My life in black and white (PDF)

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Half-breed. Oreo Cookie. Suzy Q. These are a few of the names the bullies spewed her way. Did she cower? Sometimes. Did she cry? A lot. Did they win? No. Come along for the reading ride as author, Kori D. Miller, describes her life as an interracial woman in the United States, from grade school in the 70’s to college in the late 80’s, and beyond. You’ll laugh. You might cry. And, you might get as ticked off as she did. In the end, you’ll discover that she’s a lot like you.

Description

Half-breed. Oreo Cookie. Suzy Q. These are a few of the names the bullies spewed her way. Did she cower? Sometimes. Did she cry? A lot. Did they win? No. Come along for the reading ride as author, Kori D. Miller, describes her life as an interracial woman in the United States, from grade school in the 70’s to college in the late 80’s, and beyond. You’ll laugh. You might cry. And, you might get as ticked off as she did. In the end, you’ll discover that she’s a lot like you.

Okay, that’s the sales copy, and it’s not too bad. Here’s the deal — no one can really tell you what it’s like to walk in their shoes, but this is my attempt.

This book isn’t for you if you can’t handle reading my truth. That’s what you need to remember. This is a book of essays spanning more than 25 years that gives insights into experiences as far back as when I was in first grade. It covers the 70s, 80s, 90s, and present decade.

I wrote this book for a few reasons, none of them having anything to do with making money from it. Here they are in no particular order:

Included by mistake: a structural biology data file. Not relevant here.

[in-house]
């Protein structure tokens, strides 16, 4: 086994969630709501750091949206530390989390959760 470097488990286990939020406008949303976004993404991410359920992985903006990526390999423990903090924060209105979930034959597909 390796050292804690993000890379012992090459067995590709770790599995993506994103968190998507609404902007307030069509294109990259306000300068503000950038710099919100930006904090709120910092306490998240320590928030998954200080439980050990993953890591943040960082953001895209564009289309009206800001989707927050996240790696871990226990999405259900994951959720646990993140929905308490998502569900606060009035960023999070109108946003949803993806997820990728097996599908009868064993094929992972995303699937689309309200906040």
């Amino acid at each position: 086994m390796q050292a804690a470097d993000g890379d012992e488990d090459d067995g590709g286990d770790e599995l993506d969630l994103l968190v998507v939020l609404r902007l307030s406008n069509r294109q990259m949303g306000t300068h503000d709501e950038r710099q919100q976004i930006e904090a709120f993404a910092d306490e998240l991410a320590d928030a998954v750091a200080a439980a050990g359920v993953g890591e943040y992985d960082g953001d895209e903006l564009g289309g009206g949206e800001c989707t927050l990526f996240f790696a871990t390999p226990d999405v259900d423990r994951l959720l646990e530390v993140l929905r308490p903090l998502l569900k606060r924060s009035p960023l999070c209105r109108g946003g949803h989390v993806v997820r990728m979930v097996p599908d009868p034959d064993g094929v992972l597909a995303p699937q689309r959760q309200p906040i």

• To help other mixed-race kids understand that someone who came before them, gets it. I mean really gets it. When you decide to buck a racist, bigoted system and stand up for who you are, it ain’t easy. That’s what happens when a mixed kid decides to walk the line between their two racial identities. It’s easier to live according to “how you look” and “where you fit” than to accept and fight for your own identity. But it’s okay to take on that fight.
  • To help my very white-looking children to understand who I am, who they are, and how important it is for them to own their identity. They need to know that because they look white, they’ll be treated better than if they look like me, or some of their other family members, and that’s simply wrong. I also wanted them to know that other people might treat them badly because of me. We live in a racist, bigoted country. To deny this experience is to live a complete lie.  And I can’t do that.
  • To learn how to publish an ebook. My original attempt was in 2011 and I fumbled through the process, not sure exactly what to do or how to do it. But I’m glad I did. The formatting of my first book sucked. I’ve improved a great deal since then.

So there you have it. I’m optimistic about the future — most of the time. And I’m a realist all of the time.

 

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